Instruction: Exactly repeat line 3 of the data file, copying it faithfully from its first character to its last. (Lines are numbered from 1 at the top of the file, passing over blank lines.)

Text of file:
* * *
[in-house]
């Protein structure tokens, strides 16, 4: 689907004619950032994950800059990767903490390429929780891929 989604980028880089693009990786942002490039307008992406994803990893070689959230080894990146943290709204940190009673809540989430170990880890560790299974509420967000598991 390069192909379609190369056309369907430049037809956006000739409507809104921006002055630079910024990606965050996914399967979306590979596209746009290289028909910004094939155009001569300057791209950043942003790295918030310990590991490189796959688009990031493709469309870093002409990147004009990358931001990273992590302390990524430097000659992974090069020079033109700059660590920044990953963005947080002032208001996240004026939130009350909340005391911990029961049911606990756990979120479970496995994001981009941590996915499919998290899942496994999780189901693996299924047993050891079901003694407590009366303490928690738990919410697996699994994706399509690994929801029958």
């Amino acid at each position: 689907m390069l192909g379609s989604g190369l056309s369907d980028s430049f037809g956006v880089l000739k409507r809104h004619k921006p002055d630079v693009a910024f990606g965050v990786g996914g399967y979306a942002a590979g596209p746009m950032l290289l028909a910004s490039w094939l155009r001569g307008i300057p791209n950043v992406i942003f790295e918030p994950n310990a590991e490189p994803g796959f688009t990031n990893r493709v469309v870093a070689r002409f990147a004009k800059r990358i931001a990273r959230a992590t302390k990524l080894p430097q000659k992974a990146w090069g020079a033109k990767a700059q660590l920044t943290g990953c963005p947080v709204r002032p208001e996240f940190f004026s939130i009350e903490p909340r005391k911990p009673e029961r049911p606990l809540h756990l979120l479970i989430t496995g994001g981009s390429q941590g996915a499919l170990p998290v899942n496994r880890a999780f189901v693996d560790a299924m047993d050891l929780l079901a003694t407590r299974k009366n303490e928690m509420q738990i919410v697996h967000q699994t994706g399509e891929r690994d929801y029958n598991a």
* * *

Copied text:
């Amino acid at each position: 689907m390069l192909g379609s989604g190369l056309s369907d980028s430049f037809g956006v880089l000739k409507r809104h004619k921006p002055d630079v693009a910024f990606g965050v990786g996914g399967y979306a942002a590979g596209p746009m950032l290289l028909a910004s490039w094939l155009r001569g307008i300057p791209n950043v992406i942003f790295e918030p994950n310990a590991e490189p994803g796959f688009t990031n990893r493709v469309v870093a070689r002409f990147a004009k800059r990358i931001a990273r959230a992590t302390k990524l080894p430097q000659k992974a990146w090069g020079a033109k990767a700059q660590l920044t943290g990953c963005p947080v709204r002032p208001e996240f940190f004026s939130i009350e903490p909340r005391k911990p009673e029961r049911p606990l809540h756990l979120l479970i989430t496995g994001g981009s390429q941590g996915a499919l170990p998290v899942n496994r880890a999780f189901v693996d560790a299924m047993d050891l929780l079901a003694t407590r299974k009366n303490e928690m509420q738990i919410v697996h967000q699994t994706g399509e891929r690994d929801y029958n598991a």